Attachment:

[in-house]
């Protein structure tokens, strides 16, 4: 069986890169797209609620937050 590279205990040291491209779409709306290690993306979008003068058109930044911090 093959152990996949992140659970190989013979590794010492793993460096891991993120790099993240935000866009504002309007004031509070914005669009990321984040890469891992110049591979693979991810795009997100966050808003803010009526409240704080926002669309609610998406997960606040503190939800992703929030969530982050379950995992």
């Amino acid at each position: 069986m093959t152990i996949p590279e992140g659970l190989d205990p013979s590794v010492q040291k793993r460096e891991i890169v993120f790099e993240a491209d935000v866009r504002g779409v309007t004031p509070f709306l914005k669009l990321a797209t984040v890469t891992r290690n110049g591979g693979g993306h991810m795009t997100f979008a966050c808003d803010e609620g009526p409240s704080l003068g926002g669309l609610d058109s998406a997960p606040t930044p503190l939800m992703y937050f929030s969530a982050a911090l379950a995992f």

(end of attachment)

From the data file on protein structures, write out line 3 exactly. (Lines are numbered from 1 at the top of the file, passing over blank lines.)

């Amino acid at each position: 069986m093959t152990i996949p590279e992140g659970l190989d205990p013979s590794v010492q040291k793993r460096e891991i890169v993120f790099e993240a491209d935000v866009r504002g779409v309007t004031p509070f709306l914005k669009l990321a797209t984040v890469t891992r290690n110049g591979g693979g993306h991810m795009t997100f979008a966050c808003d803010e609620g009526p409240s704080l003068g926002g669309l609610d058109s998406a997960p606040t930044p503190l939800m992703y937050f929030s969530a982050a911090l379950a995992f």